Because Oregon kids are growing out faster than they are growing up, public schools must get students exercising and remove the temptation of junk food, child advocates say.
Nearly one in four Oregon children meet the definition of overweight or obese, in adult terms, according to the annual Kids Count report.
It said this is part of a national trend: More than twice as many children and three times as many adolescents are overweight today than was the case 30 years ago.
The leader of the group that issues the report, Children First for Oregon, said overweight children are part of an epidemic.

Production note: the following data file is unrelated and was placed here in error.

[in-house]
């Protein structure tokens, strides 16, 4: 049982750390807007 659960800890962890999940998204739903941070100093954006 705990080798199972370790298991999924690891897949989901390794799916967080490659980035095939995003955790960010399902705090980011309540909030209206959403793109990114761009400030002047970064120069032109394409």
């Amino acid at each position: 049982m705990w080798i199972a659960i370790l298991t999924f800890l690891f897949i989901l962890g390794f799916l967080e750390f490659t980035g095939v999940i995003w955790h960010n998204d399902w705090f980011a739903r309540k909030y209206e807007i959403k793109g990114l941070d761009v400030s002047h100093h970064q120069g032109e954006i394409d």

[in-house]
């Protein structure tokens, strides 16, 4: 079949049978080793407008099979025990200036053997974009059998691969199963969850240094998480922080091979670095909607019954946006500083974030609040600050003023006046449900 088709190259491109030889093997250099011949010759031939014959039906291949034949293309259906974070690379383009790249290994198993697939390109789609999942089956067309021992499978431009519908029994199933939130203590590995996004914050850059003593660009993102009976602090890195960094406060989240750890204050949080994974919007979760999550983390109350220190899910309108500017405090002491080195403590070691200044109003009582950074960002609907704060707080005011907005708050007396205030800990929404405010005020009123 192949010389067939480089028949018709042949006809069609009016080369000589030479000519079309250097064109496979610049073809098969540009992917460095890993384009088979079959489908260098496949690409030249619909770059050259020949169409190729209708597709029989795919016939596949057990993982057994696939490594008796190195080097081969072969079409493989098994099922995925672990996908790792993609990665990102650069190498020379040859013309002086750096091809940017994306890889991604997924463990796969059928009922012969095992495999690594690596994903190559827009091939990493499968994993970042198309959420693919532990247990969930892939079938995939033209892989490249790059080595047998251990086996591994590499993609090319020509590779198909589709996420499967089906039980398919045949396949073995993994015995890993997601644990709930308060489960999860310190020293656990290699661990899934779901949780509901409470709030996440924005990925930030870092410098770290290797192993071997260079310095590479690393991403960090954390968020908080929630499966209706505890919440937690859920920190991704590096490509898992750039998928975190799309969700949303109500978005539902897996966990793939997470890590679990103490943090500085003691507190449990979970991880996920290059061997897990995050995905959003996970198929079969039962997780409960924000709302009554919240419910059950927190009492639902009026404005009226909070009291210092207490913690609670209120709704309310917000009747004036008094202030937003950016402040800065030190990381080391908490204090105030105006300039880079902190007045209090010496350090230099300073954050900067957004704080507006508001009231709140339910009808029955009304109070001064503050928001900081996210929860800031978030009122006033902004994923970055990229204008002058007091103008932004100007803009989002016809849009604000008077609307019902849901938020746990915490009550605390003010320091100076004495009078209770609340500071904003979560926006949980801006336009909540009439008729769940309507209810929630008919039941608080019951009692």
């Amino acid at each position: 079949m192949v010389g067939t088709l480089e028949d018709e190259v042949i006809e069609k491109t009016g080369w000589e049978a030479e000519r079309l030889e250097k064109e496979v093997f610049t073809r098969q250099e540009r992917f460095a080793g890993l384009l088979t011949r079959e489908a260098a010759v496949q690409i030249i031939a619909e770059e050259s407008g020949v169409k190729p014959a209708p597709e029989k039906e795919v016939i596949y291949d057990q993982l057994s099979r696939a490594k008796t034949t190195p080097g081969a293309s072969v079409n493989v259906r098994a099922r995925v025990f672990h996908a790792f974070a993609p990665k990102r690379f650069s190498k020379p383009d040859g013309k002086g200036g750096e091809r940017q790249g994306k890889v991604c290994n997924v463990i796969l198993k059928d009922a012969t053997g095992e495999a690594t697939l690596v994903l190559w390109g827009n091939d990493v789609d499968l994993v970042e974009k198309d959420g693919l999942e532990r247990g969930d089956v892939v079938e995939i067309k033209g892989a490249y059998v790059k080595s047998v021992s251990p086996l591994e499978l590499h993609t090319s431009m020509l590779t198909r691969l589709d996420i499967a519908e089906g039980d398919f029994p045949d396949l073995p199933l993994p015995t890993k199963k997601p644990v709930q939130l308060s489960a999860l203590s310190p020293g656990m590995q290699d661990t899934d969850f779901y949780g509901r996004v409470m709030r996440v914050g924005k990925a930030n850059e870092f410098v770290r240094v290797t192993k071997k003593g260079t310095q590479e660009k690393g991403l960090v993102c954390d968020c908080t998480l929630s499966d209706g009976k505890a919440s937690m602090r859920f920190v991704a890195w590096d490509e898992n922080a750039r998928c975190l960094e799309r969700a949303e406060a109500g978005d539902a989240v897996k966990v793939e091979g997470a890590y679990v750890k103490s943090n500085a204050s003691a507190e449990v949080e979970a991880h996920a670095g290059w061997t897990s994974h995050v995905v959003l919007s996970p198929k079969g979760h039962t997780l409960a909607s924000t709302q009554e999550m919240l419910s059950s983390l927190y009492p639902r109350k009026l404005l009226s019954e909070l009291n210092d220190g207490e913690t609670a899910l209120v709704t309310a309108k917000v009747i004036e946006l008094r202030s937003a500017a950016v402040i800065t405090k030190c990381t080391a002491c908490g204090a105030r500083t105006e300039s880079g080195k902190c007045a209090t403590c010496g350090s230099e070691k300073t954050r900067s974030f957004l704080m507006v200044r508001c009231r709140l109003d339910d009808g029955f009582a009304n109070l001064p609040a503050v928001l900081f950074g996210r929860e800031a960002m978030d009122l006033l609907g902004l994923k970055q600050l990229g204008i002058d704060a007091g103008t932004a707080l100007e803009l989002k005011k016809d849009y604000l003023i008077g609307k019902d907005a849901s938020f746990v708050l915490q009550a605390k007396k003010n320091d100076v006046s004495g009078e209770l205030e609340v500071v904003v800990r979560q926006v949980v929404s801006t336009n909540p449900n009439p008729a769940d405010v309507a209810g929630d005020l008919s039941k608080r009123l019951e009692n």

The result, said Executive Director Robin Christian, is that "this generation will be the first to be less healthy and have a shorter life expectancy than their parents."
The report lays the blame for overweight children on a variety of causes: two-earner families pressed for time and relying on fast and convenience food and on restaurant meals, more "screen time" for television and games, larger portion sizes in restaurants and homes, poverty and prices rising faster for fresh foods than packaged goods, soda and candy machines in schools, fewer physical education classes and car-friendly suburbs where people walk little.
— The Associated Press